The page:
‘ጣና  ታመመ  ኣሉ  ተነስ  ተንስ  ኢትዮጵያዊ  ሁሉ’

‘Tana Tameme alu, tenes tenes Ethiopiawi hulu’

They say Tana is dying, every Ethiopian rise, rise.

The largest lake in Ethiopia, and one of the largest in Africa, Lake Tana is suffering from an invasive weed problem. Lake Tana is located in North-Western Ethiopia, straddling the regions between Gojjam and Gondar, both of which take great pride in hosting the source of the Blue Nile. (Scroll down to the end for information on fundraising event in London!)

Until now, I had read a couple of articles about the situation in Lake Tana, however I really didn’t understand the extent of it. Just last year, in the summer of 2017, I had the pleasure of visiting Lake Tana, and all seemed well. I took an amazing boat trip across the lake and toured a couple of its captivating medieval monasteries. Rather shamefully, it took one beautifully written song/music video for it to really hit me. When I saw this song (below) amongst the suggested videos on youtube, I clicked it simply for the fact that they happened to be two of my favourite Ethiopian singers. The song hadn’t even played for a minute long and it had already sent chills across my body.

I felt the emotion in every word, every melody. The music video too, really illustrated the extent to which Tana was suffering. Scenes depicting thick floating blankets of weed really took me by surprise. When I had first read about the weed problem, I did not imagine it to have such physical effects. Having looked into it further, its clear that this is a matter of urgency, as the weed, or, Water Hyacinth, has the ability to reproduce itself frequently. This is threatening to livelihoods which depend on fishing and water transport, as the weeds can block important waterways. The existing ecosystem also suffers severely, as the water hyacinth limits the circulation of air and water, thus damaging the ecology of water systems. Again, this only increases the threat to livelihoods, as, if biodiversity is diminished, so is the access to fish and other means of subsistence.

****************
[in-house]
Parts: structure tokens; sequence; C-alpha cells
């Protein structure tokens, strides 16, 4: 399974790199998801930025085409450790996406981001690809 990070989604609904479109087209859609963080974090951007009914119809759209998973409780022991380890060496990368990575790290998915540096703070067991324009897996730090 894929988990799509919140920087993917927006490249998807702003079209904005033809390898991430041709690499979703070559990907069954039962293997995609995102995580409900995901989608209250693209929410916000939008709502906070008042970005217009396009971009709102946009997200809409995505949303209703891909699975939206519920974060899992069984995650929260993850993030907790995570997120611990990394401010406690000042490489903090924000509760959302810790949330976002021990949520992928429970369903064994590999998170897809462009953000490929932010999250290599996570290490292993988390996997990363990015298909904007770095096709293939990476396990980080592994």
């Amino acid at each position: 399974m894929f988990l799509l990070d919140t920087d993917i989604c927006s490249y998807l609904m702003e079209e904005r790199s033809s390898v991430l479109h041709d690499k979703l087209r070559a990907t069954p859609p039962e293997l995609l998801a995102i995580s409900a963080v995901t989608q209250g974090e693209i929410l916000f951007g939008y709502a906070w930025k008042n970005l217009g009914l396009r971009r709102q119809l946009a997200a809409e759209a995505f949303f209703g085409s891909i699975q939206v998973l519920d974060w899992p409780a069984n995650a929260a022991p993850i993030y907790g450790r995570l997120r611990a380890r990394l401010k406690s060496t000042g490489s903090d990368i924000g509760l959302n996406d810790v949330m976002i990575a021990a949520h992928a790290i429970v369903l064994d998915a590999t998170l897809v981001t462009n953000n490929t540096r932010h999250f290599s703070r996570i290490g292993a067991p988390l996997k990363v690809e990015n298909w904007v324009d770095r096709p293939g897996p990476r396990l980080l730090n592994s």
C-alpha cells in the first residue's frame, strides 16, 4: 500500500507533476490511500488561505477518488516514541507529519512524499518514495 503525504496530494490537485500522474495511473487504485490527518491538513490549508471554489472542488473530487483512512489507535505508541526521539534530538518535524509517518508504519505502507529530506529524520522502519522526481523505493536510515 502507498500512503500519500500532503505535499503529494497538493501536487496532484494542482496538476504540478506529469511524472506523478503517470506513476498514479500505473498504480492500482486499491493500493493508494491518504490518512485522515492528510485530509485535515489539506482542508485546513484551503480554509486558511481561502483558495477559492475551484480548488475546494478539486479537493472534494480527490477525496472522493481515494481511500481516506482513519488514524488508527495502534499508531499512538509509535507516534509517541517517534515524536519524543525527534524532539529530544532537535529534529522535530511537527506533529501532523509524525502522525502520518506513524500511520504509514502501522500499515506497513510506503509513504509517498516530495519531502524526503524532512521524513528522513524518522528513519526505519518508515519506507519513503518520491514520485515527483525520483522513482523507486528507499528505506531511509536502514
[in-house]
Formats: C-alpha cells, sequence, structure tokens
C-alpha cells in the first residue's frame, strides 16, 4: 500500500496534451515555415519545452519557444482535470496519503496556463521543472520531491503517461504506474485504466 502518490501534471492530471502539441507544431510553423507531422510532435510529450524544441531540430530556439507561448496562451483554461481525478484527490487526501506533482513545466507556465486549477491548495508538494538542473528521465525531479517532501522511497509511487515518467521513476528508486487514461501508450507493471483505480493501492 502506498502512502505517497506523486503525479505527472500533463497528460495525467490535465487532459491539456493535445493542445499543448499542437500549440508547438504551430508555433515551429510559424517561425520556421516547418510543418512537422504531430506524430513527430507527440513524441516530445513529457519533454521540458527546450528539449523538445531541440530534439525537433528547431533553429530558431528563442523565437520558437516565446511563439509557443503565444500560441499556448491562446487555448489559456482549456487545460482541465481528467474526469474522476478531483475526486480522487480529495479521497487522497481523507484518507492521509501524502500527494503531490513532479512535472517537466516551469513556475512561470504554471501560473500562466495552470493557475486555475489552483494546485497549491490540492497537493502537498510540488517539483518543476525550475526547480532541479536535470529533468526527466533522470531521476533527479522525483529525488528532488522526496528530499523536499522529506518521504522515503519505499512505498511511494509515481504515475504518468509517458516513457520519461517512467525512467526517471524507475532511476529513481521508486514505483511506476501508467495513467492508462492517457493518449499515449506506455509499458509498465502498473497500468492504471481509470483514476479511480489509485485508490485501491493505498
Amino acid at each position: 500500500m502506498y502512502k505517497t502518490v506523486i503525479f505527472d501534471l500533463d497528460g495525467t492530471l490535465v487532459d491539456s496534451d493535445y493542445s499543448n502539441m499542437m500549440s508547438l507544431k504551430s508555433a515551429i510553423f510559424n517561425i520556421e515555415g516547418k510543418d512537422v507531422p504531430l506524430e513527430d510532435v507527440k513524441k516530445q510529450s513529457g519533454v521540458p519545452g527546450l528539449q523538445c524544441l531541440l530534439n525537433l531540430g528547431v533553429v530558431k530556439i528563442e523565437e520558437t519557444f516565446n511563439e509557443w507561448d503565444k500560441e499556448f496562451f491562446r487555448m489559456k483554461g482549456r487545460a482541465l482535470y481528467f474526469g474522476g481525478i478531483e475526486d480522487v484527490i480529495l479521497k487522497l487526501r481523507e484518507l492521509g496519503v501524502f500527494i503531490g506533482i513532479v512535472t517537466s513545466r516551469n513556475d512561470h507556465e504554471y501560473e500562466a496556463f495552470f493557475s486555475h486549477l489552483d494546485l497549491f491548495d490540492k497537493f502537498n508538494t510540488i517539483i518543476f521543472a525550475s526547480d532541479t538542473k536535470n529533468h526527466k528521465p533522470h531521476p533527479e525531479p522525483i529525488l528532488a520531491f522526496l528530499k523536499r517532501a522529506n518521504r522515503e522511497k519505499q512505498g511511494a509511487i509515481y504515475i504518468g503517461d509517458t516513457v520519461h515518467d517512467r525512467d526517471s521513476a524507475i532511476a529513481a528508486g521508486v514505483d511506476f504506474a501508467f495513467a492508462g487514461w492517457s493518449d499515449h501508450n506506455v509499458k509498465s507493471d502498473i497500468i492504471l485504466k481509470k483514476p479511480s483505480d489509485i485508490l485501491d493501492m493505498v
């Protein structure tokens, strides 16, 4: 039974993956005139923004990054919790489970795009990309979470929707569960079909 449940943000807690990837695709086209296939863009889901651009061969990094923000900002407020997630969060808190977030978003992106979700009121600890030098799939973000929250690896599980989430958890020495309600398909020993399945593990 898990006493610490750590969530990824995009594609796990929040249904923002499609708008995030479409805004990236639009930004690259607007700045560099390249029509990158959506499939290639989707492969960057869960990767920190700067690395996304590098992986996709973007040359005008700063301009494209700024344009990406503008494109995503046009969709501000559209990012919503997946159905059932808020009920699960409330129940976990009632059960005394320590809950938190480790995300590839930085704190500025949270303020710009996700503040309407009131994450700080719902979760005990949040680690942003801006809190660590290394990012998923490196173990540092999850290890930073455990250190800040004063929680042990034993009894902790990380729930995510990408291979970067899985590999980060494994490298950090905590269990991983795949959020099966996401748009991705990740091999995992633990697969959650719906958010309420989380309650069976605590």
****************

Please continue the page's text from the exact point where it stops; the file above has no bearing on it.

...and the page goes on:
Aside from material losses, the weed is also a threat to the historical and cultural heritage sites which Tana hosts. When visiting Tana last year, I was mesmerised by the medieval monasteries hidden at the heart of green islands (scroll up to see photo). Many of the monasteries date back to the 14th century, with inhabitants of the islands preserving their life and generating income through tourism. For these people, Lake Tana plays an integral role in every day life. Many use the water for transport in order to reach the mainland, for fishing to sustain themselves, and even for water to clean and cook. Ultimately, Lake Tana has become part of the historical and cultural landscape, its waters carrying with it the tales of medieval Gojjam. The death of Tana then, is not only the death of livelihood, but also the tragic loss of culture and history.

Understandably, unless you have experience or knowledge in ecology or water development, most people (like myself) will struggle to come to terms with what is happening to Tana. This is why I found the song Tana Tamual Alu so important, as through its poetic language and vibrant visuals, it resonates with all Ethiopians, appealing to everyones emotions, making the matter of urgency very clear.

The song makes several efforts to call upon Ethiopians everywhere to help Save Tana. This is excellently addressed in the music video, as we are presented with clips of Ethiopian youth plunging into the Lake in an attempt to pull out the weed. What’s more, these people do not seem to be part of an official organisation, but are simply volunteers, willing to to help regardless of the tools available to them.

~ Here are some photos of the monasteries I visited on my trip last year (more photos on this blog post – )


GCLTR is a US-based non-profit organisation set up to mobilize the world-wide support for the implementation of research-proven lake management activities around Lake Tana.


Please come and support! Help save Lake Tana.


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